But in the last year or so earlier gains from debt-busting measures in Europe quickly eroded in volatile trading. What investors need is an insight into longer-term trends.
Of the analysts I’ve spoken to over the last year and a half, one of the most right-on in predicting China market directions is someone I’ll refer to as Dr. Gloom.
The appellation is handy because he asks that I not use his name or the name of company he works for. It’s also appropriate because he has consistently been more skeptical than most about chances for a lasting upturn in China stocks. He may not be gloomy by nature, but that is where the evidence leads him.
I can say that Dr. Gloom is an ethnic Chinese analyst for a non-Western brokerage. He is experienced, having gone through the shock of the Asian Financial crisis of the late 1990s and the Hong Kong market boom in 2007.
He was unenthusiastic about prospects for a late-2011 rally when other experts were nearly unanimous in predicting that falling Chinese inflation would lead to a loosening monetary policy that would spark a major rise in stocks. In fact, inflation proved hard to tame, and there was no significant monetary loosening or rally.
Early this year statistics revealed the Chinese economy was struggling. Many analysts said the downturn would be short-lived. Dr. Gloom told me at the time that he thought China’s economy as even worse than published statistics indicated. He was right.
Now, the good doctor’s vision for the next few years could be called gloomy.
His main point: China is not merely going through the typical business/market cycle; it is starting a difficult economic restructuring.
“China is undergoing a structural change(;) treating it as a cyclical change and trying to find clues from historical data could lead to the wrong conclusion,” Dr Gloom told me in an email. “How long will China ’s downturn last? I do not know, but it will likely be longer than most people anticipated, perhaps 3 years.“
He pointed out that from 2000 to 2012, China relied on exports and fixed asset investments (FAI) to fuel spectacular growth. But higher domestic costs and dwindling demand from overseas hurt exports. FAI must be scaled back because it led to overcapacity in some infrastructure areas and to an overheated property market.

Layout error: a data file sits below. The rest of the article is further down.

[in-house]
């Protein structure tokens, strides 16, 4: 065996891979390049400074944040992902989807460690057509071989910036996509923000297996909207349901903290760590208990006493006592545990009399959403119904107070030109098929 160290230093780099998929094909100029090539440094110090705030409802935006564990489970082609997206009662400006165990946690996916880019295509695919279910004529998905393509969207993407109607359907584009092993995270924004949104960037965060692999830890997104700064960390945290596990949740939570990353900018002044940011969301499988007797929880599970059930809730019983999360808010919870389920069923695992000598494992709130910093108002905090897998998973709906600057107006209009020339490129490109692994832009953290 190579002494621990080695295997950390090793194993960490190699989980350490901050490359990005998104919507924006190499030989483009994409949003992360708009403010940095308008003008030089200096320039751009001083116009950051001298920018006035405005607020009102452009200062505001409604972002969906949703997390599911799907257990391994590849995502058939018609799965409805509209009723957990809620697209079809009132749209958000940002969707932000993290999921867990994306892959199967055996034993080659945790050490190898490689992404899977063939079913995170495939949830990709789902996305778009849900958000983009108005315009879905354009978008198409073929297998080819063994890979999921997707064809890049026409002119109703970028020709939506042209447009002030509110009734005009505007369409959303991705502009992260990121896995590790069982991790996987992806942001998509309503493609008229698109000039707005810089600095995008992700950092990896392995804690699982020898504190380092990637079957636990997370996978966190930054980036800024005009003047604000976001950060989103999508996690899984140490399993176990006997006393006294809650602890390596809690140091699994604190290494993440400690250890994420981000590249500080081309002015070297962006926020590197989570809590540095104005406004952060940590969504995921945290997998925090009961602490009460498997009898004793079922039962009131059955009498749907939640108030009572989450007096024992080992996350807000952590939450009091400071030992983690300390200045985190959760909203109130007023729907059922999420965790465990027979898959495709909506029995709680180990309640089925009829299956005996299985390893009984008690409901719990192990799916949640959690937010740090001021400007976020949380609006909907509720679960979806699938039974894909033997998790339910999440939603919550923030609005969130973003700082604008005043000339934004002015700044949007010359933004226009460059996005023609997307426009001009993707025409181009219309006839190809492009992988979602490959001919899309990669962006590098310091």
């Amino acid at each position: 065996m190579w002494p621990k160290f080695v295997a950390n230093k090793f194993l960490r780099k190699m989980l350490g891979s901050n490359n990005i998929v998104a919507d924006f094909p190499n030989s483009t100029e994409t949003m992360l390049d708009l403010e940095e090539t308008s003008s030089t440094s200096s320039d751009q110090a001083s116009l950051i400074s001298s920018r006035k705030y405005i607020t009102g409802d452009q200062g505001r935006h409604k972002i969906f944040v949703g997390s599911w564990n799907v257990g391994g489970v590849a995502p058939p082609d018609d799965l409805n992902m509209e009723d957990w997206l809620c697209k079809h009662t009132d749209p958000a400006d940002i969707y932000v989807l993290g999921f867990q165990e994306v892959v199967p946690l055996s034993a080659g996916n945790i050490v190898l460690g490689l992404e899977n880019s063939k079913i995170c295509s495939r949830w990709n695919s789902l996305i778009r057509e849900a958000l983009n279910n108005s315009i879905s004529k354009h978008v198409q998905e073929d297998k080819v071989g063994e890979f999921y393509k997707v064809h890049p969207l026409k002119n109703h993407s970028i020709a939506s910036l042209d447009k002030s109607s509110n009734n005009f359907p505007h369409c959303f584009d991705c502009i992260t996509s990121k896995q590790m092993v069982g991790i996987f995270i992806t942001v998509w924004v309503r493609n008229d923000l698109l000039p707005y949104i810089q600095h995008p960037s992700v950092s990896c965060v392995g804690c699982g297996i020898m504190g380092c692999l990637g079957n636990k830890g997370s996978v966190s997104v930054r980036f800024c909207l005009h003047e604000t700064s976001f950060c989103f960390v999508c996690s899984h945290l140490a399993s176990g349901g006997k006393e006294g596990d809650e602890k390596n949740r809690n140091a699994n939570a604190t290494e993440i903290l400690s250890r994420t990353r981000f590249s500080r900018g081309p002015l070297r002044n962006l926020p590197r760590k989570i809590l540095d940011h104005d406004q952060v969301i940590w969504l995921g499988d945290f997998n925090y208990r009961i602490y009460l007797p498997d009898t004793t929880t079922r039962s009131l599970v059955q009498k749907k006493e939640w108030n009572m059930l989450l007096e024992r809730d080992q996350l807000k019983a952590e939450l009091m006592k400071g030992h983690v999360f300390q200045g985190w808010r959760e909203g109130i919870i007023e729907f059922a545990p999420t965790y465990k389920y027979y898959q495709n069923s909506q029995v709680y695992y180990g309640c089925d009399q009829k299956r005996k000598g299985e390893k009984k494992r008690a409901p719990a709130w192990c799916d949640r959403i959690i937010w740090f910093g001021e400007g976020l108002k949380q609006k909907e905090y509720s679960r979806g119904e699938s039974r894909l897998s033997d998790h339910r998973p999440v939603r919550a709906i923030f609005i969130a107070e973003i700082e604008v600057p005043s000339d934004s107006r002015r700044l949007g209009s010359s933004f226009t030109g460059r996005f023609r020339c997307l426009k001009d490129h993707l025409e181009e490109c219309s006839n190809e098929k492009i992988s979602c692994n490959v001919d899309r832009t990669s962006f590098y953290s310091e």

“The old model does not work any longer, China needs a new model – therefore structural change,” the doctor said.
Not only does no one know how long it will take China to find a new growth model, he said, no one knows if they will even find a successful model.
“If China fails to find any replacement growth driver (possible), then it is the demise of the China … story,” he said.
On the stocks front, Dr. Gloom said it appears China’s A-share market may have bottomed out, but that Hong Kong stocks have not. The worst case scenario of the blue-chip Hang Seng Index is 14,000, especially if news from Europe is bad. The index closed at 19,441 on Friday.
A modest rebound up to 20,000 is possible in the third quarter if European leaders continue to come up temporary policies to ease the debt crisis and China makes some moves to loosen monetary policy.
“(There is) no real investment opportunity but plenty of trading opportunities,” the analyst said. If China slightly relaxes monetary policy in the second half of 2012 there are a few sectors that might gain.
Chinese banks have a shot because they are very cheap and additional bad debts won’t be booked in 2012.
In aviation demand is strong, there is no excess supply and fuel prices are falling. His brokerage likes Air China (AIRYY).
There may be trading opportunities in steel, metal, cement, coal even though serious over–supply problems persist. Dr. Gloom said loosening policies in China may lift these sectors for a few days or weeks.
The big global problem, as Dr. Gloom sees it, is that China, the U.S. and Europe are all going through difficult economic restructuring and economic growth in all three regions is weakening.
He said failure of Europe to reach a rescue agreement could trigger “the big crash.”